The answer isn’t going to come with excess. If excess is involved -- and I doubt it is -- then it’s going to be a side dish, not the main course. The industry has the technology to make damn near anything it wants, but that’s not because it’s got wide access to the PS4 and XB1 kits. It’s had that technology for years. The mastery of the craft is already there, and making the games that’ll usher in the future -- that’ll prove the worth of the medium -- isn’t going to come down to being wasteful or indulgent. It’s going to come from the same things it always has: from being smart. From being well-executed. From being able to put out a lean yet ever-meaty product. From being focused. From being able to let the game parts of the game breathe, and exist, and stand at the forefront instead of being shoved aside by the particulars. From being true to the game -- and letting it be what it should be from start to finish. Simple and natural.
But I shouldn’t have to type a single damn word to prove that. This should be obvious by now, and obvious to anyone who’s had even a passing interest in games. If you’re reading this, you can name plenty of examples. Why? Because games have already proven themselves plenty of times before. In some respects, they don’t need someone to try and fix them, or make them evolve, or take them to the next level, or earn legitimacy. If games were so flawed without the presence of white-knighting developers, then don’t you think interest in them would have withered and died out more than a decade ago? They’re not perfect, but they’ve done something right to have made it this long. Embracing that, and understanding the inherent strengths, is vital. Making that into a weapon is where the true next-gen experience lies.
…Wasn’t this post supposed to be about Donkey Kong?
Well, it can’t be helped. I hope you don’t mind this little filibuster of a post, but it just feels like there were certain things that needed to be said. A lot of games, and people, and companies have made their mistakes, and the sooner we accept that, the better off we’ll all be. There is absolutely no reason why we should have to accept what’s “good enough”, and certainly not what’s being force-fed to us. Our standards need to be high, and stay high, so that we can know A) when we’re being taken for granted, and B) how we can improve, be it ourselves or those who try to sway our hearts with their products. We can’t expect things to change if we don’t change ourselves first.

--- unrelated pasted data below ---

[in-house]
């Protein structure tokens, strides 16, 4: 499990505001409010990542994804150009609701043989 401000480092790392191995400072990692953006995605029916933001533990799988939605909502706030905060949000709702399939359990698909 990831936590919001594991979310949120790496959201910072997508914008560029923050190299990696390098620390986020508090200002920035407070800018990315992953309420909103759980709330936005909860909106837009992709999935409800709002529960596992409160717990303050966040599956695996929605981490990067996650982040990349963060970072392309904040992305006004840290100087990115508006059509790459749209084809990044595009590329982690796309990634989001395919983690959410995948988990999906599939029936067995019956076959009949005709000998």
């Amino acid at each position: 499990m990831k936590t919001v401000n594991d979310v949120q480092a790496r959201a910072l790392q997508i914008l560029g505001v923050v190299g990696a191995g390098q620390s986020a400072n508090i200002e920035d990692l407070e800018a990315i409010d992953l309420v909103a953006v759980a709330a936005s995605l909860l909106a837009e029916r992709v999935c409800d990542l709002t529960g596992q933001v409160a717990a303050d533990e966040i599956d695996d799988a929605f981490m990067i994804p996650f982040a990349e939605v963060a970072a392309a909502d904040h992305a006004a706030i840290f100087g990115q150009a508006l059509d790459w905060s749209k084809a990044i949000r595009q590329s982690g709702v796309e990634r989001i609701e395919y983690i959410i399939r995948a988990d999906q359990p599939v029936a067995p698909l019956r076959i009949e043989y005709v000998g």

But I still think there’s time for change -- even if it’s at once necessary and unnecessary. It’s necessary in the sense that eventually, the tech will be there; people will get it, and rather than scrabbling at some meaningless goal, they’ll do what needs to be done with cheer and grace. It’s unnecessary in the sense that sometimes, we have to go back to basics. Sometimes we can -- and should -- look at the past to learn how to proceed. That way, we’ll either learn from our mistakes, or we’ll find some precious gem tucked away.
And without a doubt, Tropical Freeze is one of the biggest gems to date.
That’ll do it for now. See you guys around.
…Next time, we’ll talk about boobs some more. That’ll make me popular, right?